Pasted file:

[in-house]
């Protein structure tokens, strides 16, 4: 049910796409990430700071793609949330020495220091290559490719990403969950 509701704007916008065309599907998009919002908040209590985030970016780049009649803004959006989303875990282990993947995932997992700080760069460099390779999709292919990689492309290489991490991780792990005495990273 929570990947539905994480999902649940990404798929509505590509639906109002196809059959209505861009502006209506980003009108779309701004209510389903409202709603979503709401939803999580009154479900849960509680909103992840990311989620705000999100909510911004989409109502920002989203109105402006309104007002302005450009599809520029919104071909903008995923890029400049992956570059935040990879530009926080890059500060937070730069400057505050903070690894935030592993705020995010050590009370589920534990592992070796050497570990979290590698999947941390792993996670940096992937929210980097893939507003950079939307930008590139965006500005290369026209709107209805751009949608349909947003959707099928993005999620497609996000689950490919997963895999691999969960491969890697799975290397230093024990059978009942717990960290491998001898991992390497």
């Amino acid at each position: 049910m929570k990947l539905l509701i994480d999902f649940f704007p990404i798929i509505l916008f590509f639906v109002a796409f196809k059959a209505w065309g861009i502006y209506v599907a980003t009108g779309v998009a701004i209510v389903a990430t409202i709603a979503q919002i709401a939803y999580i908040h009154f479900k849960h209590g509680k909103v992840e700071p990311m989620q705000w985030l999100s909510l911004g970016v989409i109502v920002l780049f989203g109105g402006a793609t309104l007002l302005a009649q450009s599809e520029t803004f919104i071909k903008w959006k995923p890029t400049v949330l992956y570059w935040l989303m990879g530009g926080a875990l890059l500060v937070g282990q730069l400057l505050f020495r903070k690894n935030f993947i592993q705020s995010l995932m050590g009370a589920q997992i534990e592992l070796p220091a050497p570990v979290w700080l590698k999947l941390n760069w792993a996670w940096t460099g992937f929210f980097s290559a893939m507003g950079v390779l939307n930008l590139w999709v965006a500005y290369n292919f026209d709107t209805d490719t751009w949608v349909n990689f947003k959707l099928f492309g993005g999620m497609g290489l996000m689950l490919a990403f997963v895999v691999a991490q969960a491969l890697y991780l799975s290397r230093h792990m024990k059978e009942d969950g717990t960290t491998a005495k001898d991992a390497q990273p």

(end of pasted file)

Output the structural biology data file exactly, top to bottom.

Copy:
[in-house]
């Protein structure tokens, strides 16, 4: 049910796409990430700071793609949330020495220091290559490719990403969950 509701704007916008065309599907998009919002908040209590985030970016780049009649803004959006989303875990282990993947995932997992700080760069460099390779999709292919990689492309290489991490991780792990005495990273 929570990947539905994480999902649940990404798929509505590509639906109002196809059959209505861009502006209506980003009108779309701004209510389903409202709603979503709401939803999580009154479900849960509680909103992840990311989620705000999100909510911004989409109502920002989203109105402006309104007002302005450009599809520029919104071909903008995923890029400049992956570059935040990879530009926080890059500060937070730069400057505050903070690894935030592993705020995010050590009370589920534990592992070796050497570990979290590698999947941390792993996670940096992937929210980097893939507003950079939307930008590139965006500005290369026209709107209805751009949608349909947003959707099928993005999620497609996000689950490919997963895999691999969960491969890697799975290397230093024990059978009942717990960290491998001898991992390497």
């Amino acid at each position: 049910m929570k990947l539905l509701i994480d999902f649940f704007p990404i798929i509505l916008f590509f639906v109002a796409f196809k059959a209505w065309g861009i502006y209506v599907a980003t009108g779309v998009a701004i209510v389903a990430t409202i709603a979503q919002i709401a939803y999580i908040h009154f479900k849960h209590g509680k909103v992840e700071p990311m989620q705000w985030l999100s909510l911004g970016v989409i109502v920002l780049f989203g109105g402006a793609t309104l007002l302005a009649q450009s599809e520029t803004f919104i071909k903008w959006k995923p890029t400049v949330l992956y570059w935040l989303m990879g530009g926080a875990l890059l500060v937070g282990q730069l400057l505050f020495r903070k690894n935030f993947i592993q705020s995010l995932m050590g009370a589920q997992i534990e592992l070796p220091a050497p570990v979290w700080l590698k999947l941390n760069w792993a996670w940096t460099g992937f929210f980097s290559a893939m507003g950079v390779l939307n930008l590139w999709v965006a500005y290369n292919f026209d709107t209805d490719t751009w949608v349909n990689f947003k959707l099928f492309g993005g999620m497609g290489l996000m689950l490919a990403f997963v895999v691999a991490q969960a491969l890697y991780l799975s290397r230093h792990m024990k059978e009942d969950g717990t960290t491998a005495k001898d991992a390497q990273p």